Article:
By Jonnelle Marte
(Reuters) – The number of Black people either working or looking for work increased in June, U.S. employment data showed on Friday, a positive development for a group hit hard by pandemic job losses.
But the unemployment rate also ticked up, suggesting that many people who started looking for jobs haven’t found one yet.
The labor force participation rate for Black workers rose to 61.6% in June from 60.9% in May as more people worked or searched for new jobs. The share of Black workers who were employed in June also rose to 55.9% from 55.4%. In contrast, the labor force participation rate for white workers dropped slightly.
The more rapid rebound in labor force participation for Black workers suggests that unemployment benefits may not be deterring Black people from looking for work, William Spriggs, an economics professor at Howard University and chief economist for the AFL-CIO labor group, wrote on Twitter.
The unemployment rate for Black workers rose slightly to 9.2%, up from 9.1% in May and mirroring a similar move in the overall unemployment rate, which rose to 5.9% in June from 5.8%.
Graphic: Black vs white unemployment – https://fingfx.thomsonreuters.com/gfx/mkt/nmopaxwbwva/black%20white%20unemployment%20june%202021.jpg
The gap between the Black unemployment rate and the white unemployment rate remained unchanged at 4 percentage points. That is down from 5 percentage points at the height of the pandemic but still twice as wide as it was in August 2019, when the gap between Black and white workers narrowed to a record low of 1.8 percentage points.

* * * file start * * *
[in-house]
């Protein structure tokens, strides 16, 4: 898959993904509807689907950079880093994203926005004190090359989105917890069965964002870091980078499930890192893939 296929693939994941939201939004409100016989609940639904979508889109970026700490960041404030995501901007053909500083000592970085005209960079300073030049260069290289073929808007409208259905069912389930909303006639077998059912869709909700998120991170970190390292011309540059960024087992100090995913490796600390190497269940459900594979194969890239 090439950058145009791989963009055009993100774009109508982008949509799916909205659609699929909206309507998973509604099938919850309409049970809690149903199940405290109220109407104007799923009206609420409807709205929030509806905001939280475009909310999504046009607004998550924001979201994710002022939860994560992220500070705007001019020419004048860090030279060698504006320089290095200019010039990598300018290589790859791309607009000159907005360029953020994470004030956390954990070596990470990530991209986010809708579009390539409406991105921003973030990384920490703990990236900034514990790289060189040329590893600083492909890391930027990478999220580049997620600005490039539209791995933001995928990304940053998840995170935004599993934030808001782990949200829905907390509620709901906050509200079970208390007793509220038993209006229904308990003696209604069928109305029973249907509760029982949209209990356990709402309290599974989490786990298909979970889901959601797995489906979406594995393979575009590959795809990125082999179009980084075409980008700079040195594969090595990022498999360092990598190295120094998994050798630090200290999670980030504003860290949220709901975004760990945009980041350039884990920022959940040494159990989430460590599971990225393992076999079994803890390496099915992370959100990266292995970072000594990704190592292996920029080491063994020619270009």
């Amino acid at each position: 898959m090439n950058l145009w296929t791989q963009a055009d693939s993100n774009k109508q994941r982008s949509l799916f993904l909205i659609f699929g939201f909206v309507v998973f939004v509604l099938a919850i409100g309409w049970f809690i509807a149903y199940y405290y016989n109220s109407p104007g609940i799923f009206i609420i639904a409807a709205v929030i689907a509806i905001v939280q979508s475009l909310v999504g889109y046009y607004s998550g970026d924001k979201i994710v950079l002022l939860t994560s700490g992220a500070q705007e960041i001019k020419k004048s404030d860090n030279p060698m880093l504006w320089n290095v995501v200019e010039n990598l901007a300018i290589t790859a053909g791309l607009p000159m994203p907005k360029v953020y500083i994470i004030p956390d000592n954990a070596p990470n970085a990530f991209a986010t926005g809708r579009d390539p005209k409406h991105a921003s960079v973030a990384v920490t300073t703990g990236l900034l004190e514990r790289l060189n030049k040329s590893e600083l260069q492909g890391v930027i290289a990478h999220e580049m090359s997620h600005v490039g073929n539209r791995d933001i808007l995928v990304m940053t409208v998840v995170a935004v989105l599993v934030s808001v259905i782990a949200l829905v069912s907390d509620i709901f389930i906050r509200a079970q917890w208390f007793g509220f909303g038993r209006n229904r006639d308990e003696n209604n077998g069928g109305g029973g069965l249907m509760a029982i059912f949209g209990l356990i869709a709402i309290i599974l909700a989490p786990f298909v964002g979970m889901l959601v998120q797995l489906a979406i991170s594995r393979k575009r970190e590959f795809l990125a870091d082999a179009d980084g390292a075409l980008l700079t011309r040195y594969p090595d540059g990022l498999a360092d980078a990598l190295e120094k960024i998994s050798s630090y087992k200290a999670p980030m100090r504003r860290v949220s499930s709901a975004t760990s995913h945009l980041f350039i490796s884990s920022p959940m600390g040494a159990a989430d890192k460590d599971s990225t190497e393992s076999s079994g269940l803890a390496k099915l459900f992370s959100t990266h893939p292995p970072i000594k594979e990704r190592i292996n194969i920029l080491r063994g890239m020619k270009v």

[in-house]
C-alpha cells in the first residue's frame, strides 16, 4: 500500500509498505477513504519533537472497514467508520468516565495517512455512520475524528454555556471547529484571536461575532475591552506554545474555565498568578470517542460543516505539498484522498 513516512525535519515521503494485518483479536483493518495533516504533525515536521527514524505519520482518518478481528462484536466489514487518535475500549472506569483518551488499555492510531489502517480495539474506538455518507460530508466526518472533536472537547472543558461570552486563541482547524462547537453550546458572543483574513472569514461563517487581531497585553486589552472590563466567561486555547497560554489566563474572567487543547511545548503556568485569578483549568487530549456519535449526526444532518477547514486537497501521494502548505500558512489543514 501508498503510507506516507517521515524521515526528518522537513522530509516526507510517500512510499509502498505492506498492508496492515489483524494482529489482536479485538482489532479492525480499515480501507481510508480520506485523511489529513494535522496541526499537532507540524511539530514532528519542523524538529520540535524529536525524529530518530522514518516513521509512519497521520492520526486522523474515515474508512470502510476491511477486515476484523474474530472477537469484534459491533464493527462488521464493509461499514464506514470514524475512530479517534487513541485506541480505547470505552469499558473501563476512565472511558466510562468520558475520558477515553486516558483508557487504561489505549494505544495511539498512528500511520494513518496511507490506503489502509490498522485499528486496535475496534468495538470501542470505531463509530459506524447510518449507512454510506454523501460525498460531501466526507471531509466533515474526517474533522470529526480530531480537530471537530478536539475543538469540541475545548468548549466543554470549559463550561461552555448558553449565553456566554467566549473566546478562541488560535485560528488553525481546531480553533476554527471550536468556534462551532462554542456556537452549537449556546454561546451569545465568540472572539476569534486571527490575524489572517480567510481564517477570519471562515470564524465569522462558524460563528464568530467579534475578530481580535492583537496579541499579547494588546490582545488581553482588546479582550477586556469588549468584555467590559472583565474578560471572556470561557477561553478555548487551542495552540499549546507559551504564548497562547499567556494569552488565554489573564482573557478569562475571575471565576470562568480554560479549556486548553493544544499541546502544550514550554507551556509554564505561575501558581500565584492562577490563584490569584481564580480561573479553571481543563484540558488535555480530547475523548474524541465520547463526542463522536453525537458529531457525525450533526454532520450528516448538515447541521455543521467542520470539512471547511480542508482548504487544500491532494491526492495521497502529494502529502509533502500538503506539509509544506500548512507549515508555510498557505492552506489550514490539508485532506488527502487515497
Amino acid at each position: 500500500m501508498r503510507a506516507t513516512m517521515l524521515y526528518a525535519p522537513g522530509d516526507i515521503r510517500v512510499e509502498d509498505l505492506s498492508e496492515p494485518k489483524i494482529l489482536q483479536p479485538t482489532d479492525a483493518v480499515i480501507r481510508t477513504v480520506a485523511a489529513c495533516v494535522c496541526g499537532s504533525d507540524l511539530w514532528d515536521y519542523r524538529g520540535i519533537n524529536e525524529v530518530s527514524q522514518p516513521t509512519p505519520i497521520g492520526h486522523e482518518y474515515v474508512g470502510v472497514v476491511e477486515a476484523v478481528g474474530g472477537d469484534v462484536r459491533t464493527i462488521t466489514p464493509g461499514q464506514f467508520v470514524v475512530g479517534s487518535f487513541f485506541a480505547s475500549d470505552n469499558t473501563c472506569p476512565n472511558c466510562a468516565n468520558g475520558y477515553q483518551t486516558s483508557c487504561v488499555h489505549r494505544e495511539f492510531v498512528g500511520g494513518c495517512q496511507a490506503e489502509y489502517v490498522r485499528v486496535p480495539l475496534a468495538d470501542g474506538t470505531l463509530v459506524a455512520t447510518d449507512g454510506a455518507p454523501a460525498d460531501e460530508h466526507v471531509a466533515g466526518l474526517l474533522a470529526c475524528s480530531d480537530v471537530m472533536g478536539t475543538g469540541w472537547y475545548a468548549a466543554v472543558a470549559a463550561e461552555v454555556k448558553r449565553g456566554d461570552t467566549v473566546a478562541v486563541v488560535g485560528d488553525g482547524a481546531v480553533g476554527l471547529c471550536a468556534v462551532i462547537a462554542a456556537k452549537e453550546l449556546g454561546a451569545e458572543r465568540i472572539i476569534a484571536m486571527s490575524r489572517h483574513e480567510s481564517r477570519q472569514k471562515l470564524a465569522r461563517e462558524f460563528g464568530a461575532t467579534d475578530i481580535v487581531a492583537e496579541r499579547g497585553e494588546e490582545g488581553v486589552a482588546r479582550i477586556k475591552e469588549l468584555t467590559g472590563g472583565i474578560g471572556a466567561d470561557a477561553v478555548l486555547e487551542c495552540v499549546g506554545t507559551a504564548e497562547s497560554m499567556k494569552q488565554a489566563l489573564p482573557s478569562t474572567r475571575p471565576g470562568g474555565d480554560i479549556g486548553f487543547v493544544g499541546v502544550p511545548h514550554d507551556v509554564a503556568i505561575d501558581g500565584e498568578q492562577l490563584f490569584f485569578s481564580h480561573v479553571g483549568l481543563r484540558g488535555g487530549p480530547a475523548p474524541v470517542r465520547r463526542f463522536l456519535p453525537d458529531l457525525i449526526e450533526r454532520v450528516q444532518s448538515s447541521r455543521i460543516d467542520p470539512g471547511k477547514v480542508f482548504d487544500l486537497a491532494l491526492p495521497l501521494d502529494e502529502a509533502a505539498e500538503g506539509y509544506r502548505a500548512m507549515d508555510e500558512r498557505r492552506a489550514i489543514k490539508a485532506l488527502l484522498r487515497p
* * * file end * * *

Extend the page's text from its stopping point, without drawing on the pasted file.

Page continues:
“We are still facing inequality,” Labor Secretary Marty Walsh said during a Reuters interview on Friday. “There is work to be done coming out of this pandemic to really make sure the recovery is equitable.”
The unemployment rates for Black and Hispanic workers are still 3 percentage points higher than they were before the pandemic, while the overall unemployment rate and the unemployment rate for white workers is up 2 percentage points from February 2020.
The racial disparities narrow a bit when looking at the number of people employed. Employment dropped more dramatically for Black and Hispanic workers at the start of the pandemic. But as of June, employment for Black, Hispanic and white workers was all down about 5% when compared to February 2020.
Graphic: Jobs by race – https://graphics.reuters.com/USA-ECONOMY/JOBS/xklvyxqbgpg/chart.png
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